From July 2017 to October 2018, one patient a month will be showcased, through images and video from the photoshoot, on MBCinfocenter.com and METAvivor’s Facebook, Twitter and Instagram accounts (@metavivor). The images will also be featured at an art gallery reception in New York City and made into a calendar. These calendars are available for free with a donation to METAvivor, which can be made at www.metavivor.org/store/. Donations will go to METAvivor to support research specifically for metastatic breast cancer.

A fundamental component of #ThisIsMBC Serenity Project is the belief that women and men with MBC should live their lives as fully as possible and take advantage of all resources available to them. Many educational resources and helpful information about metastatic breast cancer exists at MBCinfocenter.com. To support METAvivor’s ongoing commitment to funding MBC research, which could help those living with this disease, consider making a contribution at https://secure.metavivor.org/page/contribute/thisismbc.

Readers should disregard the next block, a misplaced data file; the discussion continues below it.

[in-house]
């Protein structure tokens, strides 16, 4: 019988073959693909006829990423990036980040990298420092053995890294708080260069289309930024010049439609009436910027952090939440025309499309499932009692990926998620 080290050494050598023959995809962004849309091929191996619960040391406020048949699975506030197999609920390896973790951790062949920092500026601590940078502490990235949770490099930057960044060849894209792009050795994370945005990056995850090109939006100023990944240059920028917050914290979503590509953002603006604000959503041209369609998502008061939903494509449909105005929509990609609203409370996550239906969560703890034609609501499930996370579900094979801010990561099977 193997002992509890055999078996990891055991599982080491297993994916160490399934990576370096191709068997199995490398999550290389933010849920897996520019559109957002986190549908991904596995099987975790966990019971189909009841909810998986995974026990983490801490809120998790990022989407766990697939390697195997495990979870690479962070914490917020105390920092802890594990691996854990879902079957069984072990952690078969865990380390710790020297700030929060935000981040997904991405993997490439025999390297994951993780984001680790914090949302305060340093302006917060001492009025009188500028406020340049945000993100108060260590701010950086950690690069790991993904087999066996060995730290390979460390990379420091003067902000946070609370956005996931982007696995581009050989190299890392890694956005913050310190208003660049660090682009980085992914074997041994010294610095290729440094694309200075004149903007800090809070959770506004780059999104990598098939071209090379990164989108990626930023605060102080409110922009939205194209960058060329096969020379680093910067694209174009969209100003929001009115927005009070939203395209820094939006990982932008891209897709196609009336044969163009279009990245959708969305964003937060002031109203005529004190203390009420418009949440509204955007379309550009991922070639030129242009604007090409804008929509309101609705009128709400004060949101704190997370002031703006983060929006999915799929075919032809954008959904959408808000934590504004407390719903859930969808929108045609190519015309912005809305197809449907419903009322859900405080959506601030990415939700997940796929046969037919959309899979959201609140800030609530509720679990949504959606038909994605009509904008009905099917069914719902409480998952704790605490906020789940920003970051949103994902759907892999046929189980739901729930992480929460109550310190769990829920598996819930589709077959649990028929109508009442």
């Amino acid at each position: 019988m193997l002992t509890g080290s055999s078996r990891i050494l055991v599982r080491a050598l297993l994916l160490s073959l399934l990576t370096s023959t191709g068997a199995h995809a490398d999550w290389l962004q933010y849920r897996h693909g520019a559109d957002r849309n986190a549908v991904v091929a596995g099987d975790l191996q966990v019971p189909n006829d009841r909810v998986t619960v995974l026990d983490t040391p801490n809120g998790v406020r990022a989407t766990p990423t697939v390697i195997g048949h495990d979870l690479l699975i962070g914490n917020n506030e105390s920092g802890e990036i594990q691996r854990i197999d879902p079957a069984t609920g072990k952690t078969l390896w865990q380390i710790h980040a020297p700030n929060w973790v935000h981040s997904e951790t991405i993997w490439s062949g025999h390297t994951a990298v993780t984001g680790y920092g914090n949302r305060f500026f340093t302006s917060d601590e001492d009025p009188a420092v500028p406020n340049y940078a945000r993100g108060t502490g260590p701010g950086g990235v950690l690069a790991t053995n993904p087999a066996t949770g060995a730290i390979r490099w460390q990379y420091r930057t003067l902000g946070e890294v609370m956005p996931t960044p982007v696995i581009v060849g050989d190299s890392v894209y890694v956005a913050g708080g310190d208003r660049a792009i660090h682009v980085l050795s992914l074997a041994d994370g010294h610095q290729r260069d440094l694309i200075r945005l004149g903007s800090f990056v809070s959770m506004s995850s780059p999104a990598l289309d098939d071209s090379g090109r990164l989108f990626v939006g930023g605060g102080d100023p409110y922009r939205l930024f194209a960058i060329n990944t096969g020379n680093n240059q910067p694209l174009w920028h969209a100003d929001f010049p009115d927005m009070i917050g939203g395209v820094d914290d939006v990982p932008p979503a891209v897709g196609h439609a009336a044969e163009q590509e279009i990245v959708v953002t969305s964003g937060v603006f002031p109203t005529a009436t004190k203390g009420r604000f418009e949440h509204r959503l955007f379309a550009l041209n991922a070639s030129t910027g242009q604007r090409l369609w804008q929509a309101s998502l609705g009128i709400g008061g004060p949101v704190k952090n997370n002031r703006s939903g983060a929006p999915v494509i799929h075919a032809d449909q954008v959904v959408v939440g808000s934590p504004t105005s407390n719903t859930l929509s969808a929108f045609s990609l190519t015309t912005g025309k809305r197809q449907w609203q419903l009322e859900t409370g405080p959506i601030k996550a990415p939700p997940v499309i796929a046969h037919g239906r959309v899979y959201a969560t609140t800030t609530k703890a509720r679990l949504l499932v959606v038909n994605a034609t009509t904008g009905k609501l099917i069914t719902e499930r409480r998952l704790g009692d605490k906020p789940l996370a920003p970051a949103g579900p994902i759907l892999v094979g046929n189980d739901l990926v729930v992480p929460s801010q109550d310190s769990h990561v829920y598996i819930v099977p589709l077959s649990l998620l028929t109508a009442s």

Brandpoint – Free Online Content


* Trina Taylor Issac a stage 4 colorectal cancer survivor shares her story for the first time. Documented by commercial beauty photographer, philanthropist and creator of the Lyfesavers Project. Milton Lawrence Jr.

In this interview she share about her discovery, marriage, suicide and even how she got her self back on track.

She is currently Making Memories on Purpose.

The Lyfesaver’s project seeks to shares stories with the hope that it help save a life.

To give to this project please go to:

Lyfesavers Stage 4 Cancer Survivor Trina Isaac Interview Lyfesavers Stage 4 Cancer Survivor Trina Isaac Interview

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    • tampatani61
    • October 5, 2017

    YOU are absolutely right! My husband had Brain cancer and it was tough! I wanted to be there for him to love and care for him.

    • Elainemichele Cicilian
    • October 5, 2017

    Trina, you are awesome. Thank you.

    • Rakia Richardson
    • October 6, 2017

    Trina your are my hero. Your perspective on life gives me life and helps me to simplify my own. God is a wonder and his light is all around and through you. To the awesome team of lightworkers that are spearheading these projects, may God continue to bless your hearts and gifted hands that make these beautiful memories on purpose. Only what you do for God will last. Amen! Peace and blessings.

    • Bridget Richardson
    • October 6, 2017

    You are such an inspiration! So very proud of you 🙂

    • GTHANG2000
    • October 6, 2017

    You are inspiring and an absolute blessing to everyone in the struggle and to everyone who knows someone in the cancer struggle.  God Bless You!

    • Nicole Manokey
    • October 6, 2017